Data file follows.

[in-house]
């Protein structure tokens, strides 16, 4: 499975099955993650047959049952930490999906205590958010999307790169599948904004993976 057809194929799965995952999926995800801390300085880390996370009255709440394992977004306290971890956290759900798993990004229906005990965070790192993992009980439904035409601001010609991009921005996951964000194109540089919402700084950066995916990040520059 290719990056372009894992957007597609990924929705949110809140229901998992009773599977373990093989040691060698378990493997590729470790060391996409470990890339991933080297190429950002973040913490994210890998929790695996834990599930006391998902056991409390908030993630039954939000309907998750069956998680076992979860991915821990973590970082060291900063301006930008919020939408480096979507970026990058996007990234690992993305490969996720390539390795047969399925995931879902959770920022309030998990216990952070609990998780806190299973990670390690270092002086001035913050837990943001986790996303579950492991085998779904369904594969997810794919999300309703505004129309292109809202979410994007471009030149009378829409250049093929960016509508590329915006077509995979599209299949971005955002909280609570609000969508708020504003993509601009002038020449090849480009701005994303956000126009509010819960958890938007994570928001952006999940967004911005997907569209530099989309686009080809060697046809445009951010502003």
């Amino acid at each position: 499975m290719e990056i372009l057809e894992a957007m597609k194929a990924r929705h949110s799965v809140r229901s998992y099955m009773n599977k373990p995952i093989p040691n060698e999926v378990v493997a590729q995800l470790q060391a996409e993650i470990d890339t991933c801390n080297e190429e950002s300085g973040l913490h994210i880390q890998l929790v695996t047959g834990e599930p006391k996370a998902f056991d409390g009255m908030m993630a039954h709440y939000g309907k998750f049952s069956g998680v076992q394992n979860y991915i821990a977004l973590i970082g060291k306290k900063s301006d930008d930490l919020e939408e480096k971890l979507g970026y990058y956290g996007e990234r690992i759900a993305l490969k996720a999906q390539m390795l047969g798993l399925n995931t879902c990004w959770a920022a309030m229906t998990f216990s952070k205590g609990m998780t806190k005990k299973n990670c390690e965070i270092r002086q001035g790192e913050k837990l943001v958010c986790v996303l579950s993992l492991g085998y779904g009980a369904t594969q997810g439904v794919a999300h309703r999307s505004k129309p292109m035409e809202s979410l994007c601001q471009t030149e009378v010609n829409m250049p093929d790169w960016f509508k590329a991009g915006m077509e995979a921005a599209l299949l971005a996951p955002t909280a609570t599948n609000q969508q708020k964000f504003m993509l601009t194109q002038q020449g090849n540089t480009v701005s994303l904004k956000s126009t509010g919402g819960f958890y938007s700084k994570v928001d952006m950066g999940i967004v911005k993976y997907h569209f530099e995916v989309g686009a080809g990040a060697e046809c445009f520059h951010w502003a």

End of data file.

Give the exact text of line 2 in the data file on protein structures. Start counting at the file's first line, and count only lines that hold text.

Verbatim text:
């Protein structure tokens, strides 16, 4: 499975099955993650047959049952930490999906205590958010999307790169599948904004993976 057809194929799965995952999926995800801390300085880390996370009255709440394992977004306290971890956290759900798993990004229906005990965070790192993992009980439904035409601001010609991009921005996951964000194109540089919402700084950066995916990040520059 290719990056372009894992957007597609990924929705949110809140229901998992009773599977373990093989040691060698378990493997590729470790060391996409470990890339991933080297190429950002973040913490994210890998929790695996834990599930006391998902056991409390908030993630039954939000309907998750069956998680076992979860991915821990973590970082060291900063301006930008919020939408480096979507970026990058996007990234690992993305490969996720390539390795047969399925995931879902959770920022309030998990216990952070609990998780806190299973990670390690270092002086001035913050837990943001986790996303579950492991085998779904369904594969997810794919999300309703505004129309292109809202979410994007471009030149009378829409250049093929960016509508590329915006077509995979599209299949971005955002909280609570609000969508708020504003993509601009002038020449090849480009701005994303956000126009509010819960958890938007994570928001952006999940967004911005997907569209530099989309686009080809060697046809445009951010502003």